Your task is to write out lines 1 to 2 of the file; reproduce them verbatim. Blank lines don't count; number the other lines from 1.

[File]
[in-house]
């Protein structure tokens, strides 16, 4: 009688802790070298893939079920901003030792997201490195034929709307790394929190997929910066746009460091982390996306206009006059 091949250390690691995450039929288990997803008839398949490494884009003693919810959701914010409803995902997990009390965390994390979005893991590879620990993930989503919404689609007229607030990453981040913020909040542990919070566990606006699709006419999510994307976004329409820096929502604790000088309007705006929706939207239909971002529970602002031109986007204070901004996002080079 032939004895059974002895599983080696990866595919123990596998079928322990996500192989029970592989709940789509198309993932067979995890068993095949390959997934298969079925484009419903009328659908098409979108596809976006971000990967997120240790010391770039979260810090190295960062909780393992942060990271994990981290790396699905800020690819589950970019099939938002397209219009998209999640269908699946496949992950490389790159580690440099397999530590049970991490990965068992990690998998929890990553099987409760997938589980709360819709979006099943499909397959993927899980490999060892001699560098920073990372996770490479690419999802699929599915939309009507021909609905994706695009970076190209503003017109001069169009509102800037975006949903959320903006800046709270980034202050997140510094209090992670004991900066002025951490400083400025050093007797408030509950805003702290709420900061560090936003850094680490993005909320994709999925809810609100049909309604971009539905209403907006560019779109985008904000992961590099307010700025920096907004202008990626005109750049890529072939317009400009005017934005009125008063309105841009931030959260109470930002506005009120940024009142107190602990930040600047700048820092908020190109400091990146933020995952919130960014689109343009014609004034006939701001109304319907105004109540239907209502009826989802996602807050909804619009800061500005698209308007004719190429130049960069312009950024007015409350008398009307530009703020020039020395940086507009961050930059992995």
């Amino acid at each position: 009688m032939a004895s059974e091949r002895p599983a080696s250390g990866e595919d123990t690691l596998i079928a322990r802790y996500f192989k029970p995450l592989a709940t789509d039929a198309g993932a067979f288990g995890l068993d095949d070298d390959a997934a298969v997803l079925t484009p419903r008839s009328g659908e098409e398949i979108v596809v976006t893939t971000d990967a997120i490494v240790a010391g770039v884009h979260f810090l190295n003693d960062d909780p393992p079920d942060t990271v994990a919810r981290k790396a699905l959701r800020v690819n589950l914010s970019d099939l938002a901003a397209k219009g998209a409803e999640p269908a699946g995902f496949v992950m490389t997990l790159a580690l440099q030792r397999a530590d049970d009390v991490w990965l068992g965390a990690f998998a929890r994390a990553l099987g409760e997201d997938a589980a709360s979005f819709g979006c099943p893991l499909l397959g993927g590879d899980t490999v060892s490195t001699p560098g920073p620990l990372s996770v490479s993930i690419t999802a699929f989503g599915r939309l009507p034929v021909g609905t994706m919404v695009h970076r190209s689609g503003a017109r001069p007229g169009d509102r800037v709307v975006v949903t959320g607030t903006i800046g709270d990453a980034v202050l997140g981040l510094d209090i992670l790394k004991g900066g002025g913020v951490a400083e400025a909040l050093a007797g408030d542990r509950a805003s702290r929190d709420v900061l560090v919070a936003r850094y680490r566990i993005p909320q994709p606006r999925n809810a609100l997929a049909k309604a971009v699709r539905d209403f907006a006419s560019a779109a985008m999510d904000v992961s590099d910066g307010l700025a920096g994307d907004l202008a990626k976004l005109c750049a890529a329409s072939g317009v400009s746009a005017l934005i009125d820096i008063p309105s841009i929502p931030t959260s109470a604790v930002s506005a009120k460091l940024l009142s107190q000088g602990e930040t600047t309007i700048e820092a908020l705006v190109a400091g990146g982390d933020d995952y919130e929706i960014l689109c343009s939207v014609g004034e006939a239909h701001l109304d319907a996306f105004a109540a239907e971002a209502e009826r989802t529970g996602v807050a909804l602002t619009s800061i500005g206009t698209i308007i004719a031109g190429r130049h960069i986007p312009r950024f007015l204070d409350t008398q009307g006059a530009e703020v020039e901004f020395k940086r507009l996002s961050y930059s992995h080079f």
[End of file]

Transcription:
[in-house]
């Protein structure tokens, strides 16, 4: 009688802790070298893939079920901003030792997201490195034929709307790394929190997929910066746009460091982390996306206009006059 091949250390690691995450039929288990997803008839398949490494884009003693919810959701914010409803995902997990009390965390994390979005893991590879620990993930989503919404689609007229607030990453981040913020909040542990919070566990606006699709006419999510994307976004329409820096929502604790000088309007705006929706939207239909971002529970602002031109986007204070901004996002080079 032939004895059974002895599983080696990866595919123990596998079928322990996500192989029970592989709940789509198309993932067979995890068993095949390959997934298969079925484009419903009328659908098409979108596809976006971000990967997120240790010391770039979260810090190295960062909780393992942060990271994990981290790396699905800020690819589950970019099939938002397209219009998209999640269908699946496949992950490389790159580690440099397999530590049970991490990965068992990690998998929890990553099987409760997938589980709360819709979006099943499909397959993927899980490999060892001699560098920073990372996770490479690419999802699929599915939309009507021909609905994706695009970076190209503003017109001069169009509102800037975006949903959320903006800046709270980034202050997140510094209090992670004991900066002025951490400083400025050093007797408030509950805003702290709420900061560090936003850094680490993005909320994709999925809810609100049909309604971009539905209403907006560019779109985008904000992961590099307010700025920096907004202008990626005109750049890529072939317009400009005017934005009125008063309105841009931030959260109470930002506005009120940024009142107190602990930040600047700048820092908020190109400091990146933020995952919130960014689109343009014609004034006939701001109304319907105004109540239907209502009826989802996602807050909804619009800061500005698209308007004719190429130049960069312009950024007015409350008398009307530009703020020039020395940086507009961050930059992995």